Discussion Questions, Storytelling, Sharing

  • Identity an injustice that troubles you. What emotion first made you aware of it? Then talk about one action you can take to combat it.
  • Do you think that all people are born with a yearning for justice or does it have to be taught? Think back to your childhood and recall your most vivid experience of justice or injustice. Share your story.
  • What criteria do you use in choosing which organizations or causes you will give money?

Imagery Exercise

The intention of this exercise, "Making a Stand," is to discover how justice grows from our daily actions.

Breathe out three times. Imagine yourself going about your daily activities in a very rhythmic manner . . . getting up at the same time . . . eating regularly . . . having an established balance between times or work and time of recreation . . . finding a pace that feels right to you personally . . . not allowing anyone or anything to interfere with your rhythm. Know that you are doing all that you want and need to do when you are keeping to this rhythmic lifestyle. Open your eyes.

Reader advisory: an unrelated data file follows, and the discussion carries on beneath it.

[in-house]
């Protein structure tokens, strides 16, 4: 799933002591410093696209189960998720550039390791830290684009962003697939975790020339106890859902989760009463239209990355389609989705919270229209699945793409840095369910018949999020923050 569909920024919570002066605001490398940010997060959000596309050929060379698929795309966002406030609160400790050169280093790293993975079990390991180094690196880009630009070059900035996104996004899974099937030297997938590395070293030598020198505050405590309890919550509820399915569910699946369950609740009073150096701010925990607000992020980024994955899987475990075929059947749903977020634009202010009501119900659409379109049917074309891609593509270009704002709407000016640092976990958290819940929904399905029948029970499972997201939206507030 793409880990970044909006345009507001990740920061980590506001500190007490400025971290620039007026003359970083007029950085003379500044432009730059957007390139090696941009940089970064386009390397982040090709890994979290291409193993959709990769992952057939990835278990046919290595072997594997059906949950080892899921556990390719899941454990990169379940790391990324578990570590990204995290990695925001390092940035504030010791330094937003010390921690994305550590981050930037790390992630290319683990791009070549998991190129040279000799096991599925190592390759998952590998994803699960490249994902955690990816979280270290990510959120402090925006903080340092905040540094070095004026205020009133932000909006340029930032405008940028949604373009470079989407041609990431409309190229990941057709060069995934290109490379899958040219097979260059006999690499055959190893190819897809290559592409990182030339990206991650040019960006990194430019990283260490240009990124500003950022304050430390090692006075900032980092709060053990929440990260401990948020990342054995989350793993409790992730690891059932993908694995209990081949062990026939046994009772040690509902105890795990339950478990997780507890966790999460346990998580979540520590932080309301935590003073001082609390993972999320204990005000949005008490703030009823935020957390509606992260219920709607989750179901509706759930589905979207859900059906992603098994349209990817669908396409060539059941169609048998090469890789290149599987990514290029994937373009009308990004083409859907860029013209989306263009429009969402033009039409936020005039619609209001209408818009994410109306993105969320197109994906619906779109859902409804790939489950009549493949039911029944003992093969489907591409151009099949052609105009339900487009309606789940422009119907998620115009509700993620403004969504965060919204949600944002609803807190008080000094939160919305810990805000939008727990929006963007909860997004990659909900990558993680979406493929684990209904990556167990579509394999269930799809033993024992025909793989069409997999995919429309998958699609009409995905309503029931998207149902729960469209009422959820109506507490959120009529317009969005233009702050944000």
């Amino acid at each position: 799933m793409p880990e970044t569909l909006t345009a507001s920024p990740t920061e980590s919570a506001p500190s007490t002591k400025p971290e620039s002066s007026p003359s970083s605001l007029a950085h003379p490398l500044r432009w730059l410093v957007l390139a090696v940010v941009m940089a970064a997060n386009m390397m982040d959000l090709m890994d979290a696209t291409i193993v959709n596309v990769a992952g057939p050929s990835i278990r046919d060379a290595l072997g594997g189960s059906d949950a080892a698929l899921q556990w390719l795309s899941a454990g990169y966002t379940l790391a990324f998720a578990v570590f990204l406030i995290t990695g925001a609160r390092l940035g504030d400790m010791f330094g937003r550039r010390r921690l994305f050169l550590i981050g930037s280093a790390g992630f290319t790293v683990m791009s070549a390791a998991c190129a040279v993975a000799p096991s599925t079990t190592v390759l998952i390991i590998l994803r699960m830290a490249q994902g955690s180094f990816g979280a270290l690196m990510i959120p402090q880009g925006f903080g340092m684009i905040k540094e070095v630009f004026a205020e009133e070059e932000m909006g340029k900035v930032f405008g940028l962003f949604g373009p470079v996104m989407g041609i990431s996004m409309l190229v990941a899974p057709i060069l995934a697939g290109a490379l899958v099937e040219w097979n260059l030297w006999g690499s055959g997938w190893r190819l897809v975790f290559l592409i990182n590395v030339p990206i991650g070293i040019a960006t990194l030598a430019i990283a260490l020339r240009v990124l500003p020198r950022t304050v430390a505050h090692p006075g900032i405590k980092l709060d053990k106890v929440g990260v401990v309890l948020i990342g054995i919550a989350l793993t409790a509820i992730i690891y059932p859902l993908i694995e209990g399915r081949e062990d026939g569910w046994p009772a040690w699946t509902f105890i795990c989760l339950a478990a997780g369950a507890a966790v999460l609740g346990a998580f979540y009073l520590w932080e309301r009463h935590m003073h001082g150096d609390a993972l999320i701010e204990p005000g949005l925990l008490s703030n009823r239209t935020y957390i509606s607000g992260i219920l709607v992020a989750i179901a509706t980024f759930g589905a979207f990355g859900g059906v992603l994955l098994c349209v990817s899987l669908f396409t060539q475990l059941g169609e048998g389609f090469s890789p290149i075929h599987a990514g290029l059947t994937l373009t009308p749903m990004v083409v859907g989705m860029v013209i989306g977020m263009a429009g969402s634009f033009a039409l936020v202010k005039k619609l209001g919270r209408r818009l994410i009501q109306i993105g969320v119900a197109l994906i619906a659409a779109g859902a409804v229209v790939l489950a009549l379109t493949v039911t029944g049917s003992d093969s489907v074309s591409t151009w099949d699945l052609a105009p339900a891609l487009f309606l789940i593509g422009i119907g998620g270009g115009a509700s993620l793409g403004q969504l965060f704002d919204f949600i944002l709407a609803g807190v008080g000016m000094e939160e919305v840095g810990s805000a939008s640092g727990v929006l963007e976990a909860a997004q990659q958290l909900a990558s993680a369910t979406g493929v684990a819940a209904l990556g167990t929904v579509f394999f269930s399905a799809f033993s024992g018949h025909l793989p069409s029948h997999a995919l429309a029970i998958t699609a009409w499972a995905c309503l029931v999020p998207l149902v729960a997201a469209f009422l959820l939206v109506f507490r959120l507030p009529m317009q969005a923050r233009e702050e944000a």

Close your eyes. Breathe out one time. See yourself standing in one place. You are standing there even when you have urges to go off and do something else. You are standing there when someone comes along and tries to push you off your place. Sense how you can resist any distractions and any forces or shocks that are coming at you. Know that by standing firm, you are being free. Then open your eyes.

Journal Exercises

  • According to Dr. Martin Luther King, Jr., life's most persistent question is, "What are you doing for others?" Search your soul and then write an honest answer in your journal.
  • Think about the various banners you have carried in your lifetime. Draw a page of them — the slogans you've worn on buttons and t-shirts, the signs you've carried, the bumper stickers on your car. What kinds of causes do you tend to support? Which have you abandoned? Which do you still support enthusiastically? How do you account for any shifts in your allegiances? On the opposite page from your slogans, write a reflection on what they say about you.